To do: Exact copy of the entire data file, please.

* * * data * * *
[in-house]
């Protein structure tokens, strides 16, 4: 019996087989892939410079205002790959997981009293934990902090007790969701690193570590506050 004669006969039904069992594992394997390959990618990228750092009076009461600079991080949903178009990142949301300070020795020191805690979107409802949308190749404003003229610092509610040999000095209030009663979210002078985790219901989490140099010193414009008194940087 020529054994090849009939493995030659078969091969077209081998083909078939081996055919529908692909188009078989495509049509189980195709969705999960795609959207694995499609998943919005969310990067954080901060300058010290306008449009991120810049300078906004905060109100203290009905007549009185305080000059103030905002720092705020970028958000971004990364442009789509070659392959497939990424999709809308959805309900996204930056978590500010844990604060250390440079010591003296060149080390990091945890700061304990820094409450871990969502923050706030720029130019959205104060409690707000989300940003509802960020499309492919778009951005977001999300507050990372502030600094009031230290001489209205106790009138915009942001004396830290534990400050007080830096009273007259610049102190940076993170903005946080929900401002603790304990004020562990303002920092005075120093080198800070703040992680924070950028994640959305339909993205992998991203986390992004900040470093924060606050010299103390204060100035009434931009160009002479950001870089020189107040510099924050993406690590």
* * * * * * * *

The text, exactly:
[in-house]
């Protein structure tokens, strides 16, 4: 019996087989892939410079205002790959997981009293934990902090007790969701690193570590506050 004669006969039904069992594992394997390959990618990228750092009076009461600079991080949903178009990142949301300070020795020191805690979107409802949308190749404003003229610092509610040999000095209030009663979210002078985790219901989490140099010193414009008194940087 020529054994090849009939493995030659078969091969077209081998083909078939081996055919529908692909188009078989495509049509189980195709969705999960795609959207694995499609998943919005969310990067954080901060300058010290306008449009991120810049300078906004905060109100203290009905007549009185305080000059103030905002720092705020970028958000971004990364442009789509070659392959497939990424999709809308959805309900996204930056978590500010844990604060250390440079010591003296060149080390990091945890700061304990820094409450871990969502923050706030720029130019959205104060409690707000989300940003509802960020499309492919778009951005977001999300507050990372502030600094009031230290001489209205106790009138915009942001004396830290534990400050007080830096009273007259610049102190940076993170903005946080929900401002603790304990004020562990303002920092005075120093080198800070703040992680924070950028994640959305339909993205992998991203986390992004900040470093924060606050010299103390204060100035009434931009160009002479950001870089020189107040510099924050993406690590």